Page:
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Marching bands able to continue, in spite of COVID-19

Marching bands able to continue, in spite of COVID-19


Before members of the Northwest High School marching band got together last week, most of the students hadn’t seen each other in four months.

When they tried out their instruments, the sound they produced wasn’t that great. But instrumental music teacher Shawn Pfanstiel was glad to hear them anyway.

“It was joyful because I hadn’t heard it in so long,” Pfanstiel said.

One of the students sharing in the joy was sophomore Autumn Graczyk.

“I really missed band,” said the tenor saxophonist. “We have such a family environment here. Everybody is just really accepted, and we help each other with everything. I’ve found a lot of my closest friends in high school from band.”

The Northwest students had been apart since March 12 because of COVID-19.

High school students now are making music again, and the schools are paying attention to health guidelines.

But some things aren’t a lot different. Much of the work is done outdoors, and band members “pretty much” socially distance already by staying four steps apart, said Grand Island Senior High band director John Jacobs. That distance is about seven and a half feet.

About three weeks ago, the GISH band got the OK to allow 25 students at time in the band room, providing they practice social distancing.

The smaller group size continues when the students go outside. The band has divided its 212 students into pods of 25 students, who rehearse, march and drill together. That way, if one of the students tests positive for the coronavirus, 25 students will be quarantined rather than 212.

At Northwest’s band camp, smaller groups have come in throughout the day for three or four years. Pfanstiel is trying to make sure the students “keep a little greater distance between each other when we’re inside and sanitizing hands and things like that more.”

Northwest had its first minicamp on Wednesday and Thursday of last week. The same schedule continues this week and next. A full camp will run Aug. 3-7.

The Northwest band usually numbers around 105. Seventy to 75 students are attending the minicamps. The small groups consist of 12 to 15 students.

Even when the full band is on the football field, Pfanstiel divides the group into separate stations.

Jacobs said during the pandemic, GISH band students are not sharing anything.

“We want the kids to touch only the things that are theirs,” he said. “That will include instruments and mouthpieces, valve oil and literally anything the students come in contact with.”

At the end of practices, students file into stations where mouthpieces are sanitized. The instruments will remain at school, Jacobs said.

If students hold onto their own instruments, “then things stay really pretty safe by the research that we’ve been able to find,” Pfanstiel said.

Normally, members of the Northwest color guard would pick up whichever flag is handy. But this year, each student has an assigned flag.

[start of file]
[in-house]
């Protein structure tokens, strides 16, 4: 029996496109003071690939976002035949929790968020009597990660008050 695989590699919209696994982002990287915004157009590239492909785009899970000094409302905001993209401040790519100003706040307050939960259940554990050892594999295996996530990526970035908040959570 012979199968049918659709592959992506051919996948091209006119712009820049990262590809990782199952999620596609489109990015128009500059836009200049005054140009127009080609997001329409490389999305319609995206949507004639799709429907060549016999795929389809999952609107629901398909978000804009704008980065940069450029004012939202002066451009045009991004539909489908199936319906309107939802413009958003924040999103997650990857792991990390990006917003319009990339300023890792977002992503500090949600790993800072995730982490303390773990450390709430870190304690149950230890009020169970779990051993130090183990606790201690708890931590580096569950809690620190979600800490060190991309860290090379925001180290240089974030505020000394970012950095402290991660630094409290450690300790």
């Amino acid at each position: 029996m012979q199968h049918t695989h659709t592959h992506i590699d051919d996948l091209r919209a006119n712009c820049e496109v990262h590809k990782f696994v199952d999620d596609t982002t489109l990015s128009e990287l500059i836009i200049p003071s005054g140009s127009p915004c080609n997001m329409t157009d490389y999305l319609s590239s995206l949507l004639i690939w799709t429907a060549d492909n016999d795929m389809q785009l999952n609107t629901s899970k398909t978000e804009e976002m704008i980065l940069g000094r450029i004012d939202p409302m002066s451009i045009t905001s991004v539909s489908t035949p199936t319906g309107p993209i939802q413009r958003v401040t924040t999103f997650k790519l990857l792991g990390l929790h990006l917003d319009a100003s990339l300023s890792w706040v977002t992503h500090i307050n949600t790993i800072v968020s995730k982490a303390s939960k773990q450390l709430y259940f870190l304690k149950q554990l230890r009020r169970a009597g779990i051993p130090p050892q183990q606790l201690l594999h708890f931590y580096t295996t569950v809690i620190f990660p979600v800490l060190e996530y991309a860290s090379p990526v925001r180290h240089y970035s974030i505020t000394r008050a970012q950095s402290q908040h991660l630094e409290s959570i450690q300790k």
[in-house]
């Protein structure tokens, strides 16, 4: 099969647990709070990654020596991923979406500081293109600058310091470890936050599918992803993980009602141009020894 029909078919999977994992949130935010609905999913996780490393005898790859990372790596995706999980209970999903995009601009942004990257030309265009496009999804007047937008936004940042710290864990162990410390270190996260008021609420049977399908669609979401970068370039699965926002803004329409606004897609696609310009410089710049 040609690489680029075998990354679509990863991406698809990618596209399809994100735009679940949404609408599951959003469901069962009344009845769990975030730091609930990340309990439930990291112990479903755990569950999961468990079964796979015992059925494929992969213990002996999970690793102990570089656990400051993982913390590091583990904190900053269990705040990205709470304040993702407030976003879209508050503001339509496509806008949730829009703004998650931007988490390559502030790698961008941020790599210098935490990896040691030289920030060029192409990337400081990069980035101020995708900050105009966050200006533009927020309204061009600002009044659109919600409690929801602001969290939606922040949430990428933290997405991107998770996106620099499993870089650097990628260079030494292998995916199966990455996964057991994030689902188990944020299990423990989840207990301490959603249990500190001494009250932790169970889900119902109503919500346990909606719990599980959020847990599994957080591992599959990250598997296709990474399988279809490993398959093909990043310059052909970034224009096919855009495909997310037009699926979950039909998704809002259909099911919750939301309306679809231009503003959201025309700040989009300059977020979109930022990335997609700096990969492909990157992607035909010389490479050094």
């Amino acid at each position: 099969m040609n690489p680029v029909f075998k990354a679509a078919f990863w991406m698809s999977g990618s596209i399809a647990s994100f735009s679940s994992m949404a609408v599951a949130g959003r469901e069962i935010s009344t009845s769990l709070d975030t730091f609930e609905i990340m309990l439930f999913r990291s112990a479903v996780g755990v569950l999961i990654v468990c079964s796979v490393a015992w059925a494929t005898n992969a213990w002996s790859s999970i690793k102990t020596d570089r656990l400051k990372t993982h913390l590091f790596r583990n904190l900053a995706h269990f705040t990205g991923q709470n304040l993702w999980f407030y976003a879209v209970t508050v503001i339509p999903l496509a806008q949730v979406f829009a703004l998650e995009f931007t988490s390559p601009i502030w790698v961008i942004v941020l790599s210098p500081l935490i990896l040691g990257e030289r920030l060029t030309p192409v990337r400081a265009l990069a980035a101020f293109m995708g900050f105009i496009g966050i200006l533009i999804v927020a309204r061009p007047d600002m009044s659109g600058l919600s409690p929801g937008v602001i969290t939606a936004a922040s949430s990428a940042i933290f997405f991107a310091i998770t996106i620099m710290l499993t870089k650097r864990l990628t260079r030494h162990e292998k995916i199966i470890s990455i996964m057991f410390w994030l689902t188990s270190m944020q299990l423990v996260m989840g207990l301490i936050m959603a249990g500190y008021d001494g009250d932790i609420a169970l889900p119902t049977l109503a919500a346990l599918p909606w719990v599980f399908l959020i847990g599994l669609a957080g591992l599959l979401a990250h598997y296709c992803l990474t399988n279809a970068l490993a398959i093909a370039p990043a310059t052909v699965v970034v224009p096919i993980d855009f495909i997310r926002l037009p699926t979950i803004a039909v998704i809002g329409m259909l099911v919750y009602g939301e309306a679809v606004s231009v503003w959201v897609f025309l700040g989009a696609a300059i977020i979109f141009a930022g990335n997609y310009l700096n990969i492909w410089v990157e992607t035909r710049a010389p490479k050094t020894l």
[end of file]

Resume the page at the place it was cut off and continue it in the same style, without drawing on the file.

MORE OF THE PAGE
Whether the Northwest band takes part in any competitions this fall is up in the air.

“We have not heard from any competitions. So we don’t know if they’re on or off,” Pfanstiel said.

At this point, he’s assuming they’re on, and developing a plan in case they’re canceled.

“As far as a show perspective, usually we would do one kind of meaty competition show,” Pfanstiel said. “This year, our plan is to kind of do five smaller shows for our home football games. And that way, we have a different show for each game, more like a college band setup.”

That arrangement does have a silver lining. “Instead of pounding the same thing” for three or four months, the band will get to do a fresh show every two or three weeks, said Pfanstiel, who’s entering his 13th year at Northwest.

“I’m excited to see how different it is from normal years,” Graczyk said. The band will still march at football games. “So that’ll be nice to be able to show off what we can do. But not being able to go to competitions might be kind of sad.”

Marching hasn’t been a lot different.

“We just have to be more careful with how we’re standing and where we’re standing,” Graczyk said. But the fundamentals and everything else are “basically the same. Where we don’t have to wear masks, it makes it a lot easier.”

Northwest senior Jack Cline and Graczyk weren’t happy staying home this spring.

“Having people together playing music, it’s one of the best feelings ever — especially after not doing it for four months,” said Cline, a snare drum line captain.

During e-learning, Graczyk usually got her work done the second day after assignments were released, “so I had the rest of the week to myself.”

Graczyk, who tries to clean her tenor sax every day, said her mother is “kind of concerned about” her health. If she were to catch the virus, her mother worries about how it might affect her grandparents.

Tyler Koepp, who is the choir teacher at Grand Island Central Catholic, will have as many as 40 or 50 students in a room at the same time.

It will be difficult to determine how many “middle school boys with masks on” actually are singing, Koepp said. In addition, “that muffled sound that comes through that mask is going to make it really challenging for us to know if we’re actually making good sounds or not.”

But Koepp, like Jacobs, has a lot of faith in his school’s administrators to keep students and staff members safe.

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